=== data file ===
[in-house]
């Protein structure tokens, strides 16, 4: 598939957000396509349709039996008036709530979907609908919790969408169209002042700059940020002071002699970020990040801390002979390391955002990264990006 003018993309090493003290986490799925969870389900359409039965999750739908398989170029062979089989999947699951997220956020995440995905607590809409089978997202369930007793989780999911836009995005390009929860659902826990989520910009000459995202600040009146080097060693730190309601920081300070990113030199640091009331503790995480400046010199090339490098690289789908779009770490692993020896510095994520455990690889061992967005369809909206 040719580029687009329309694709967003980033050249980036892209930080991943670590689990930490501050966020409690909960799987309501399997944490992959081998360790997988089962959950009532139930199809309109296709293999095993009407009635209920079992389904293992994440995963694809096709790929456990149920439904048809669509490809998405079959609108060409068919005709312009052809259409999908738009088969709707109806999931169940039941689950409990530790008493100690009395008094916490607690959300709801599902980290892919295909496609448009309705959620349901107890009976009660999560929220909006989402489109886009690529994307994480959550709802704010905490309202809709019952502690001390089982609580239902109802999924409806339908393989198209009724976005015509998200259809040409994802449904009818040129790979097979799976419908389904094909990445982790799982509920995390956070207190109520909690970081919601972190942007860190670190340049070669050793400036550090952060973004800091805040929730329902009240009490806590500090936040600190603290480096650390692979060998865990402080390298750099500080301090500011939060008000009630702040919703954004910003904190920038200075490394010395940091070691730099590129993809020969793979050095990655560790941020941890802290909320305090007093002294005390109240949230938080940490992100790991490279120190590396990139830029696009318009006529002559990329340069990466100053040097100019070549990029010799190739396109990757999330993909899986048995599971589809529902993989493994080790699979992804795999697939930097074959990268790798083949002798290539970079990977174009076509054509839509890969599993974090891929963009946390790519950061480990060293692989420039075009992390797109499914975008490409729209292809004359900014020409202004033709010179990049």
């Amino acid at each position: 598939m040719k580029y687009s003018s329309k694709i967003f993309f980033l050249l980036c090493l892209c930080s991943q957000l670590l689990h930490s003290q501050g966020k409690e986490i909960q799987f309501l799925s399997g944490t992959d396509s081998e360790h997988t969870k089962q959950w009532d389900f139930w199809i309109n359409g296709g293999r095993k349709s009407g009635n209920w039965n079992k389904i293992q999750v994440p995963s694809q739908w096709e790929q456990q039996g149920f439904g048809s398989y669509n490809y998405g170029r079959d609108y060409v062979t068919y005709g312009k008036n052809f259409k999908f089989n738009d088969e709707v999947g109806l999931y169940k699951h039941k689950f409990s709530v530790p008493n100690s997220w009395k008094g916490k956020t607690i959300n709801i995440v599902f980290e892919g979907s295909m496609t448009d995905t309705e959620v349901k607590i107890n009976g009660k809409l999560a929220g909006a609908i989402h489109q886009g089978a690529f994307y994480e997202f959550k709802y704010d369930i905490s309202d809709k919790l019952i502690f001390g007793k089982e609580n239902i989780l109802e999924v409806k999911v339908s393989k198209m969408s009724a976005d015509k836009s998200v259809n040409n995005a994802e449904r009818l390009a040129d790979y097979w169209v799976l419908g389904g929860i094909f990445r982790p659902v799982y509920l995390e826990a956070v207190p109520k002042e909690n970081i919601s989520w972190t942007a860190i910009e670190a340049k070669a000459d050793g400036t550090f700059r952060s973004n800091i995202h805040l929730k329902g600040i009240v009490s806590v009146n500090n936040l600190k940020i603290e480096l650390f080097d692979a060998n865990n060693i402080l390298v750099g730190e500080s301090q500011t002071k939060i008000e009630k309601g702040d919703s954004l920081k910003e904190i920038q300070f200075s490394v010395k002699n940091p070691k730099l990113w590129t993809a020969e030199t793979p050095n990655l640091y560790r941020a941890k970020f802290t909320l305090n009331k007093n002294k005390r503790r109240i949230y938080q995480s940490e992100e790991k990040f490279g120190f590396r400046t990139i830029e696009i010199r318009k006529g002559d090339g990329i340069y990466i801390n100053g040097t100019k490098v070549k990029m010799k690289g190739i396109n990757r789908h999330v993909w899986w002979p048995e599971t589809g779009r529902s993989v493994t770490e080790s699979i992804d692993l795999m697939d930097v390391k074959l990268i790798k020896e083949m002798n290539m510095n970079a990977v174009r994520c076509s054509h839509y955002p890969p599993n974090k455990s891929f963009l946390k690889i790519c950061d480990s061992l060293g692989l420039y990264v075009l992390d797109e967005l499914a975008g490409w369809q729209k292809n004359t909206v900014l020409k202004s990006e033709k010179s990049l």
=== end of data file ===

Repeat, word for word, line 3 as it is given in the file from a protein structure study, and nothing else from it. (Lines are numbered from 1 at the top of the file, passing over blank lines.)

């Amino acid at each position: 598939m040719k580029y687009s003018s329309k694709i967003f993309f980033l050249l980036c090493l892209c930080s991943q957000l670590l689990h930490s003290q501050g966020k409690e986490i909960q799987f309501l799925s399997g944490t992959d396509s081998e360790h997988t969870k089962q959950w009532d389900f139930w199809i309109n359409g296709g293999r095993k349709s009407g009635n209920w039965n079992k389904i293992q999750v994440p995963s694809q739908w096709e790929q456990q039996g149920f439904g048809s398989y669509n490809y998405g170029r079959d609108y060409v062979t068919y005709g312009k008036n052809f259409k999908f089989n738009d088969e709707v999947g109806l999931y169940k699951h039941k689950f409990s709530v530790p008493n100690s997220w009395k008094g916490k956020t607690i959300n709801i995440v599902f980290e892919g979907s295909m496609t448009d995905t309705e959620v349901k607590i107890n009976g009660k809409l999560a929220g909006a609908i989402h489109q886009g089978a690529f994307y994480e997202f959550k709802y704010d369930i905490s309202d809709k919790l019952i502690f001390g007793k089982e609580n239902i989780l109802e999924v409806k999911v339908s393989k198209m969408s009724a976005d015509k836009s998200v259809n040409n995005a994802e449904r009818l390009a040129d790979y097979w169209v799976l419908g389904g929860i094909f990445r982790p659902v799982y509920l995390e826990a956070v207190p109520k002042e909690n970081i919601s989520w972190t942007a860190i910009e670190a340049k070669a000459d050793g400036t550090f700059r952060s973004n800091i995202h805040l929730k329902g600040i009240v009490s806590v009146n500090n936040l600190k940020i603290e480096l650390f080097d692979a060998n865990n060693i402080l390298v750099g730190e500080s301090q500011t002071k939060i008000e009630k309601g702040d919703s954004l920081k910003e904190i920038q300070f200075s490394v010395k002699n940091p070691k730099l990113w590129t993809a020969e030199t793979p050095n990655l640091y560790r941020a941890k970020f802290t909320l305090n009331k007093n002294k005390r503790r109240i949230y938080q995480s940490e992100e790991k990040f490279g120190f590396r400046t990139i830029e696009i010199r318009k006529g002559d090339g990329i340069y990466i801390n100053g040097t100019k490098v070549k990029m010799k690289g190739i396109n990757r789908h999330v993909w899986w002979p048995e599971t589809g779009r529902s993989v493994t770490e080790s699979i992804d692993l795999m697939d930097v390391k074959l990268i790798k020896e083949m002798n290539m510095n970079a990977v174009r994520c076509s054509h839509y955002p890969p599993n974090k455990s891929f963009l946390k690889i790519c950061d480990s061992l060293g692989l420039y990264v075009l992390d797109e967005l499914a975008g490409w369809q729209k292809n004359t909206v900014l020409k202004s990006e033709k010179s990049l």